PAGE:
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Encyclical on the Catholic Priesthood

from Pope Pius XI 
December 20, 1935 
addressed to Catholic Priests and Seminarians 
Ad Catholici Sacerdotii
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To you dear Children, Priests of the Most High, both secular and regular, the world over, We address Our words. You are "Our glory and joy," you, who with such great generosity bear the "burden of the day and the heat," you, who so powerfully help Us and Our Brethren of the Episcopate in fulfilling the duty of feeding the flock of Christ. To you We send Our Paternal thanks and Our warmest encouragement. We know and fully appreciate your admirable zeal; and to it, in the needs of the present, We make this heartfelt appeal. These needs are becoming daily graver. All the more must your redeeming work grow and intensify; for "you are the salt of the earth, and the light of the world."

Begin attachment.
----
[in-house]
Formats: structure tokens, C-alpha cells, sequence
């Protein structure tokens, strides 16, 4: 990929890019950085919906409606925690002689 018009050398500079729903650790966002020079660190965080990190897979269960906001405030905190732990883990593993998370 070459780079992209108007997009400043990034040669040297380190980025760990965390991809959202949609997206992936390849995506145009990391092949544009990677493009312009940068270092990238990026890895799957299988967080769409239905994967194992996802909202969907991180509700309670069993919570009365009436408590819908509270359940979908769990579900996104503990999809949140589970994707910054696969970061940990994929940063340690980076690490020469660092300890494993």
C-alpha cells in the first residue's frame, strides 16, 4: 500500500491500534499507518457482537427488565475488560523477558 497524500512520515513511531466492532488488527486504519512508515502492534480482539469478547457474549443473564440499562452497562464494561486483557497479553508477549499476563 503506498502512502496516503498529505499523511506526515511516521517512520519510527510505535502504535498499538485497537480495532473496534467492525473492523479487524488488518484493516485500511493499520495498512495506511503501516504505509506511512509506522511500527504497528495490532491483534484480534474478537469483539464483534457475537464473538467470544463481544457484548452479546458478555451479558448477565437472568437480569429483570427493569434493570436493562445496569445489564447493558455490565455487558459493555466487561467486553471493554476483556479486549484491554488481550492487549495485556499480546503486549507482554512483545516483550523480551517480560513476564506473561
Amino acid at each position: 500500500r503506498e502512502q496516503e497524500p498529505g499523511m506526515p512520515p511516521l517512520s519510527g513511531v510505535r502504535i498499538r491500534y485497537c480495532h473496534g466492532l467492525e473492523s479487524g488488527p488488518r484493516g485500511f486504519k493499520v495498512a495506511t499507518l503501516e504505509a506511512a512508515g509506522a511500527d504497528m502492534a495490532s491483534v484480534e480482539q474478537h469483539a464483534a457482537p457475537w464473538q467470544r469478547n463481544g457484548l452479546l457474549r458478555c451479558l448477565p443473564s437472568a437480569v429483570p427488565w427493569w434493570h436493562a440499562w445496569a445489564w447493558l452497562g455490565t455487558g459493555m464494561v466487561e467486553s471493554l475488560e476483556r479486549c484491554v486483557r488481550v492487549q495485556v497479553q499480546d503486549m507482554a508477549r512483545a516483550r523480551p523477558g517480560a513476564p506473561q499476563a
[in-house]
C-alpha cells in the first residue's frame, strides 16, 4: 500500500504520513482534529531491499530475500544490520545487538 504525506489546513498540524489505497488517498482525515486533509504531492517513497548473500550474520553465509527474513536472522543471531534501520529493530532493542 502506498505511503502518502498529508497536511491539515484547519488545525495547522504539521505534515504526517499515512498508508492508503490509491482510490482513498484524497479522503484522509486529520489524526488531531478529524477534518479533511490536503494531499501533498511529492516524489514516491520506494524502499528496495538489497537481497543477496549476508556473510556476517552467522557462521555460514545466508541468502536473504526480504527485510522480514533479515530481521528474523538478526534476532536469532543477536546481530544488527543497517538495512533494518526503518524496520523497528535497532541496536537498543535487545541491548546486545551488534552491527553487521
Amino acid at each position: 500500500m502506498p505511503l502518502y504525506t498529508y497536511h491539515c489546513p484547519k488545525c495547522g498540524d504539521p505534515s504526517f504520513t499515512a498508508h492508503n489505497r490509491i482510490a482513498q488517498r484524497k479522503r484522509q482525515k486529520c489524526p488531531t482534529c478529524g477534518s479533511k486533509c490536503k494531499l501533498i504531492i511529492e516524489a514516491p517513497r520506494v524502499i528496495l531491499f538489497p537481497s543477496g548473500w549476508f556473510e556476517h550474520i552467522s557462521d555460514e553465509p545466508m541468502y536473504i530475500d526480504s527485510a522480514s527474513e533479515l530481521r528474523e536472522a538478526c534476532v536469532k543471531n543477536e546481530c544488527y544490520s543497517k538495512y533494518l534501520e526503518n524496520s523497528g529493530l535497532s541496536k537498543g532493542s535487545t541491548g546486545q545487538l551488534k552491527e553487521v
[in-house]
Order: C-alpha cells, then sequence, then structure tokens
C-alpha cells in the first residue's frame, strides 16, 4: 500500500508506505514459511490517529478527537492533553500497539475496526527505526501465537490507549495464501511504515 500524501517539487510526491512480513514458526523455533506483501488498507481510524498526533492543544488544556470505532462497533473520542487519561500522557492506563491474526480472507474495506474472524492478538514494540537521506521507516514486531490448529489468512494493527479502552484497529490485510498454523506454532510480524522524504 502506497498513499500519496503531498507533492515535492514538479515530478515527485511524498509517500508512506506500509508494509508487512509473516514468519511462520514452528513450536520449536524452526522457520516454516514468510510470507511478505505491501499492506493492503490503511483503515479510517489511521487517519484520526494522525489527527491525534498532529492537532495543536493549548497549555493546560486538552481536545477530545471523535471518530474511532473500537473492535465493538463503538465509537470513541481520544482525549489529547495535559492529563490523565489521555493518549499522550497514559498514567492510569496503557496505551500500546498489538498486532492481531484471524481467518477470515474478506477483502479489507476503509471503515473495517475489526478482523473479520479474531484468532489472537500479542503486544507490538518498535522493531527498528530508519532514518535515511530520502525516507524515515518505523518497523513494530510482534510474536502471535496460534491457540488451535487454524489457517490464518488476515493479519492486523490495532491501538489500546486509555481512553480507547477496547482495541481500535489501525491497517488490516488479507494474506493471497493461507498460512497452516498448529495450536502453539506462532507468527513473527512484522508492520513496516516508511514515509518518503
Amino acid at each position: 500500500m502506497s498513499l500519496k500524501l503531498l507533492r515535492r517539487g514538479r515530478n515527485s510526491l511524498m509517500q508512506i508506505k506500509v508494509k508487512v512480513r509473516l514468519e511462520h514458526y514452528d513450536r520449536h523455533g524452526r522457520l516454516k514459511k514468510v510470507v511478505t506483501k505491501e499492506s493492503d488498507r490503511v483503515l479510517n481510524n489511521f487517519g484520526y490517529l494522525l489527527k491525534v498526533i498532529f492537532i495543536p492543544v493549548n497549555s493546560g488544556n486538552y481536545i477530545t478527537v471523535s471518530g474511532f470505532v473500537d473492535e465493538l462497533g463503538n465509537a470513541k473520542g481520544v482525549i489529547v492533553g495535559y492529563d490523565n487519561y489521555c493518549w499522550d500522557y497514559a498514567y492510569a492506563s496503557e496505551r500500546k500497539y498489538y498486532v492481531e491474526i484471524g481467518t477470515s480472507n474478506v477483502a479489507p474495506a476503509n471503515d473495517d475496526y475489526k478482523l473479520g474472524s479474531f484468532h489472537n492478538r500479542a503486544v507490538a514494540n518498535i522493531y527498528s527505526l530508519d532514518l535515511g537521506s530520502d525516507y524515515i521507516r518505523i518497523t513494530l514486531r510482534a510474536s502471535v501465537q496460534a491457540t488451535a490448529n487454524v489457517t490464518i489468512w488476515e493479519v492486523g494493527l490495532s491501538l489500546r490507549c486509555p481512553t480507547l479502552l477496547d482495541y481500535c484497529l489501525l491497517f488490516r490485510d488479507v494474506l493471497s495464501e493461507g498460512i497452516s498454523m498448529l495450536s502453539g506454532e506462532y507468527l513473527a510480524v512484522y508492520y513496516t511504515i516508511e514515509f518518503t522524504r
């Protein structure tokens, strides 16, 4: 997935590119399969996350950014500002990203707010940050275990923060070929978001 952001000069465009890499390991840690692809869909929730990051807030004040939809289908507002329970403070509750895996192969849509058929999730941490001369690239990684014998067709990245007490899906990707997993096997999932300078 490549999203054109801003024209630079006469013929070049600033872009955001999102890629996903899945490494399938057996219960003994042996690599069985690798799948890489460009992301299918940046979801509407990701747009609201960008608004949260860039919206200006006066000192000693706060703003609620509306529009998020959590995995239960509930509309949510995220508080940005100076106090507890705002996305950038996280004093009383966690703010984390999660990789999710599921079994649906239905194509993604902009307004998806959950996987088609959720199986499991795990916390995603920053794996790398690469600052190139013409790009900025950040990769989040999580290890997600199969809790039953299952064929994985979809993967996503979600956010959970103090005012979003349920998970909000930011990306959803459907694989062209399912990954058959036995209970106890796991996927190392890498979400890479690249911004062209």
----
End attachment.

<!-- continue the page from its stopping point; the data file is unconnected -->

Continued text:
Holiness of Life

If, however, your work is to be blessed by God and produce abundant fruit, it must be rooted in holiness of life. Sanctity, as We said above, is the chief and most important endowment of the Catholic priest. Without it other gifts will not go far; with it, even supposing other gifts be meager, the priest can work marvels. We have the example of St. Joseph of Cupertino, and in times nearer to our own, of that humble Cure' d'Ars, St. John Mary Vianney, of whom We have already spoken; whom we have willed to set up before all parish priests as their model and heavenly Patron. Therefore, with the Apostle of the Gentiles, We say to you: "Behold your vocation"; and beholding it, you cannot fail to value ever more highly the grace given to you in ordination to strive to "walk worthily of the vocation in which you are called." 

Retreats and Days of Recollection